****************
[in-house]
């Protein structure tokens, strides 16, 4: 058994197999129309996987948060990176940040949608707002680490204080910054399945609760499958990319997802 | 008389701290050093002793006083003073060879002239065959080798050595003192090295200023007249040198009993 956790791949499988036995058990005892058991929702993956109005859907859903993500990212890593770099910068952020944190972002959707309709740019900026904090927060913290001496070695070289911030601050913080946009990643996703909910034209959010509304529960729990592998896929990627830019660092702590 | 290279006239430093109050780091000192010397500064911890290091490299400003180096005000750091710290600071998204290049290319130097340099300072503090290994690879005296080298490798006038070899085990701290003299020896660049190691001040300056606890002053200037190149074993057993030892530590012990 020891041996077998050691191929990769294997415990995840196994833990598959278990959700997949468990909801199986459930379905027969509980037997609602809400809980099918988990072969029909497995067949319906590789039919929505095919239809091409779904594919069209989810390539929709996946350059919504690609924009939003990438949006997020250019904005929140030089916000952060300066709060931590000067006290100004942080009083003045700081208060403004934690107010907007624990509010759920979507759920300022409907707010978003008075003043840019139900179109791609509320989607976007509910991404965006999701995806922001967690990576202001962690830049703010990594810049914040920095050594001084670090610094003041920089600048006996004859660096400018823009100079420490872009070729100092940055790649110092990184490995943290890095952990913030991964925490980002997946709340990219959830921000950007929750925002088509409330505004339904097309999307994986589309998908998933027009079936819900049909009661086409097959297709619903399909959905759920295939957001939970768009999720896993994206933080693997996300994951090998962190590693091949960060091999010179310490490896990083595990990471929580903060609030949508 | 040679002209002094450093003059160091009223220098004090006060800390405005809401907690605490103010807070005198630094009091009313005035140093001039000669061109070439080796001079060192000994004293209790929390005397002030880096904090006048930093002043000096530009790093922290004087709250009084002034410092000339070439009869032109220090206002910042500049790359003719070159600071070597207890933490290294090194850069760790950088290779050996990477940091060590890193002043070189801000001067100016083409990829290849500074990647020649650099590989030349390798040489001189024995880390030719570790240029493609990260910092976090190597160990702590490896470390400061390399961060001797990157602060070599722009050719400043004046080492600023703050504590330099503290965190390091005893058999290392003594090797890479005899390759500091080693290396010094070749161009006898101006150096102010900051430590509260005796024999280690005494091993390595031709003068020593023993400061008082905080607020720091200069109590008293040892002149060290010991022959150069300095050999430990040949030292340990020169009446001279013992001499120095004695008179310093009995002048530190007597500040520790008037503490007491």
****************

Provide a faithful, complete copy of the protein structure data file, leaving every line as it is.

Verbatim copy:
[in-house]
């Protein structure tokens, strides 16, 4: 058994197999129309996987948060990176940040949608707002680490204080910054399945609760499958990319997802 | 008389701290050093002793006083003073060879002239065959080798050595003192090295200023007249040198009993 956790791949499988036995058990005892058991929702993956109005859907859903993500990212890593770099910068952020944190972002959707309709740019900026904090927060913290001496070695070289911030601050913080946009990643996703909910034209959010509304529960729990592998896929990627830019660092702590 | 290279006239430093109050780091000192010397500064911890290091490299400003180096005000750091710290600071998204290049290319130097340099300072503090290994690879005296080298490798006038070899085990701290003299020896660049190691001040300056606890002053200037190149074993057993030892530590012990 020891041996077998050691191929990769294997415990995840196994833990598959278990959700997949468990909801199986459930379905027969509980037997609602809400809980099918988990072969029909497995067949319906590789039919929505095919239809091409779904594919069209989810390539929709996946350059919504690609924009939003990438949006997020250019904005929140030089916000952060300066709060931590000067006290100004942080009083003045700081208060403004934690107010907007624990509010759920979507759920300022409907707010978003008075003043840019139900179109791609509320989607976007509910991404965006999701995806922001967690990576202001962690830049703010990594810049914040920095050594001084670090610094003041920089600048006996004859660096400018823009100079420490872009070729100092940055790649110092990184490995943290890095952990913030991964925490980002997946709340990219959830921000950007929750925002088509409330505004339904097309999307994986589309998908998933027009079936819900049909009661086409097959297709619903399909959905759920295939957001939970768009999720896993994206933080693997996300994951090998962190590693091949960060091999010179310490490896990083595990990471929580903060609030949508 | 040679002209002094450093003059160091009223220098004090006060800390405005809401907690605490103010807070005198630094009091009313005035140093001039000669061109070439080796001079060192000994004293209790929390005397002030880096904090006048930093002043000096530009790093922290004087709250009084002034410092000339070439009869032109220090206002910042500049790359003719070159600071070597207890933490290294090194850069760790950088290779050996990477940091060590890193002043070189801000001067100016083409990829290849500074990647020649650099590989030349390798040489001189024995880390030719570790240029493609990260910092976090190597160990702590490896470390400061390399961060001797990157602060070599722009050719400043004046080492600023703050504590330099503290965190390091005893058999290392003594090797890479005899390759500091080693290396010094070749161009006898101006150096102010900051430590509260005796024999280690005494091993390595031709003068020593023993400061008082905080607020720091200069109590008293040892002149060290010991022959150069300095050999430990040949030292340990020169009446001279013992001499120095004695008179310093009995002048530190007597500040520790008037503490007491």